Neutron stars cram more mass than that of the sun into a sphere as wide as a city. A teaspoon's worth of a neutron star weighs in at a billion tons. Exotic though they may be, neutron stars are not what physicists would call strange, according to a study reported this week.
To find out what these ultradense stars are made of, Jean Cottam of NASA's Goddard Space Flight Center in Greenbelt, Md., and her colleagues used an X-ray satellite to determine how light is warped by the extreme gravity of a neutron star partnered with an ordinary star some 30,000 light-years from Earth. This pairing is known as EXO0748-676.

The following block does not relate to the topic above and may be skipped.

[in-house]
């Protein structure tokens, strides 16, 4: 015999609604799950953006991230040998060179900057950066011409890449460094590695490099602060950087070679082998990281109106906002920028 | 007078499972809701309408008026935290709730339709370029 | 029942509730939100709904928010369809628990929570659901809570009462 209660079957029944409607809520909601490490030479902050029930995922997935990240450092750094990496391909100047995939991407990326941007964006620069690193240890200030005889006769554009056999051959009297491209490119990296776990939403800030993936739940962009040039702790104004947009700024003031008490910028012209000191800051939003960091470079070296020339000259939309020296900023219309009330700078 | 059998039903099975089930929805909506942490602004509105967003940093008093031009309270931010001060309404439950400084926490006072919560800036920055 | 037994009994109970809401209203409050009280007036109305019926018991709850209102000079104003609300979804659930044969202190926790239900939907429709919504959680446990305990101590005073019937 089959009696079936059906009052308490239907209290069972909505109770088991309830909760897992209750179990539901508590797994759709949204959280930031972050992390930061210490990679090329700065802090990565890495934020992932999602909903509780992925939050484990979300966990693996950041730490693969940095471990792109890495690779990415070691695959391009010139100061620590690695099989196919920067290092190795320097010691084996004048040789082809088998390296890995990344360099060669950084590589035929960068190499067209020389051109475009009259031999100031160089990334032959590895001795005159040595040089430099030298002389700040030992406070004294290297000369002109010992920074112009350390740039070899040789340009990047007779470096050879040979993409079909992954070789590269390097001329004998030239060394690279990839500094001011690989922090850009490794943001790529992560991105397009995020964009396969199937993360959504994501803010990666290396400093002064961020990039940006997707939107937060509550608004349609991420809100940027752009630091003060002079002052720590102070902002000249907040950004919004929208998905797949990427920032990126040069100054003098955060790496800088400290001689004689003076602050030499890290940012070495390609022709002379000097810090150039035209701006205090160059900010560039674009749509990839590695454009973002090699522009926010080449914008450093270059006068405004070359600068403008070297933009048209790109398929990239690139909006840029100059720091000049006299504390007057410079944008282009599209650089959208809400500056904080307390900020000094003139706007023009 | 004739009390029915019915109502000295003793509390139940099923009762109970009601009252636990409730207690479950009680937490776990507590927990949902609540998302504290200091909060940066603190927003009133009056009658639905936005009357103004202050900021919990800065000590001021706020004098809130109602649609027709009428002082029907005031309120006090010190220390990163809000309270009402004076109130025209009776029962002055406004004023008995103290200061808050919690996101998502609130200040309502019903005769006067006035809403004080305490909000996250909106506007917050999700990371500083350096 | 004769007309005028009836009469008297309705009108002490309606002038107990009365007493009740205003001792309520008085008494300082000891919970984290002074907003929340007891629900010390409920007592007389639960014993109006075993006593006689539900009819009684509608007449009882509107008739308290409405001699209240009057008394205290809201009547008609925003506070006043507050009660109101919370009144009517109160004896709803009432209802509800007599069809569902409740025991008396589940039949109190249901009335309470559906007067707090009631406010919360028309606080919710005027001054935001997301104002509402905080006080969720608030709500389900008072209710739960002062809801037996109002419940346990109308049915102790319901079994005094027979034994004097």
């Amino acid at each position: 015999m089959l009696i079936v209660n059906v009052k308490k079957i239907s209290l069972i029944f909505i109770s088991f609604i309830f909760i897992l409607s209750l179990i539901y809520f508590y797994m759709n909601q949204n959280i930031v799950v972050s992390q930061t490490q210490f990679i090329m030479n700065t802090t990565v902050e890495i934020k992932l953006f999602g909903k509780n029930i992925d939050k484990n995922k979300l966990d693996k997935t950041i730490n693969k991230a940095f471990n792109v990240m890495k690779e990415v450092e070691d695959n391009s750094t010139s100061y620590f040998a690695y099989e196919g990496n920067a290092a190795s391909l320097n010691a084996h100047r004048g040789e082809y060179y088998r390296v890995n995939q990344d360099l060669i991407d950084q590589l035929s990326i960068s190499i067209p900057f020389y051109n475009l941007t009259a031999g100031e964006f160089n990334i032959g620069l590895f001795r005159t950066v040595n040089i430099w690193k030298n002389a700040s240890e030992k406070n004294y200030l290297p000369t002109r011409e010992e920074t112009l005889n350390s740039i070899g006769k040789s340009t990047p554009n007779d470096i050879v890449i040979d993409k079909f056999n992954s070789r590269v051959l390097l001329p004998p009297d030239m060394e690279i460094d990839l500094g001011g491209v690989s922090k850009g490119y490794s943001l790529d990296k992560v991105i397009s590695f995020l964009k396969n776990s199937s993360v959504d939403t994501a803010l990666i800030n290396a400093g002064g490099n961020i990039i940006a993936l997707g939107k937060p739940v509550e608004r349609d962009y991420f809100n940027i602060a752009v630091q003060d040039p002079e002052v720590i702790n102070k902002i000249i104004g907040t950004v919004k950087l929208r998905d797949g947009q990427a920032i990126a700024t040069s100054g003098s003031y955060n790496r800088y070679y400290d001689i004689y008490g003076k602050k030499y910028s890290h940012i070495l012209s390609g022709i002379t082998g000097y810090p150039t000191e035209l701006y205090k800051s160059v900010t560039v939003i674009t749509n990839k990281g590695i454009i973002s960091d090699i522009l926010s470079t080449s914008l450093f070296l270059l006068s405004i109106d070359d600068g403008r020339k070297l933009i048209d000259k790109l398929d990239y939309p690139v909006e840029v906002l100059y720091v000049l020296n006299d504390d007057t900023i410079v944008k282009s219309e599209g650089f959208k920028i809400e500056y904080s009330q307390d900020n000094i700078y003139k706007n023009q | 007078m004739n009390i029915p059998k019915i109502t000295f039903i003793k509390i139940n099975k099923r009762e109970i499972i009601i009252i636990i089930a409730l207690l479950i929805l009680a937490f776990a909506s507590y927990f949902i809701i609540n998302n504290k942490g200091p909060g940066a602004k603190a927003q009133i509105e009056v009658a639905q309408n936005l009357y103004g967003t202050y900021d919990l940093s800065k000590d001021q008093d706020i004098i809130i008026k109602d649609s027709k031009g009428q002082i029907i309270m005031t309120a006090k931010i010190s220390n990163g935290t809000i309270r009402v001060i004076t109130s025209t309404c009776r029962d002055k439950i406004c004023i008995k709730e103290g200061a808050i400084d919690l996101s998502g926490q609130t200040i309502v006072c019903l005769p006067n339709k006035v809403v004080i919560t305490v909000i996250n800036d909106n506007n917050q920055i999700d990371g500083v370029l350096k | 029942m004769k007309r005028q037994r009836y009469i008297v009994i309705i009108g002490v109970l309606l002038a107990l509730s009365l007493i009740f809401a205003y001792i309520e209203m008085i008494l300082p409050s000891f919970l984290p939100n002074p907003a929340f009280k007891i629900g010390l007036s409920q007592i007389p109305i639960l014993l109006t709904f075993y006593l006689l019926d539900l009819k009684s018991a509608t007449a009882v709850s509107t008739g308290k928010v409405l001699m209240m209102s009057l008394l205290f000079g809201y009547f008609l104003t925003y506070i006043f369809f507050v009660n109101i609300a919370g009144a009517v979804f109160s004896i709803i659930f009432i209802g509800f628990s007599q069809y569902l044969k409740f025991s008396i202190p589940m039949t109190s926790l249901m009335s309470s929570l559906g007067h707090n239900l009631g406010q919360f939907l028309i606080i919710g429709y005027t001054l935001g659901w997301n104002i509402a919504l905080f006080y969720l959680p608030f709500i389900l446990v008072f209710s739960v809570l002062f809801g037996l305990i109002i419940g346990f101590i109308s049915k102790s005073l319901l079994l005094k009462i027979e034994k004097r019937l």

According to the general theory of relativity, light escaping from any strong region of gravity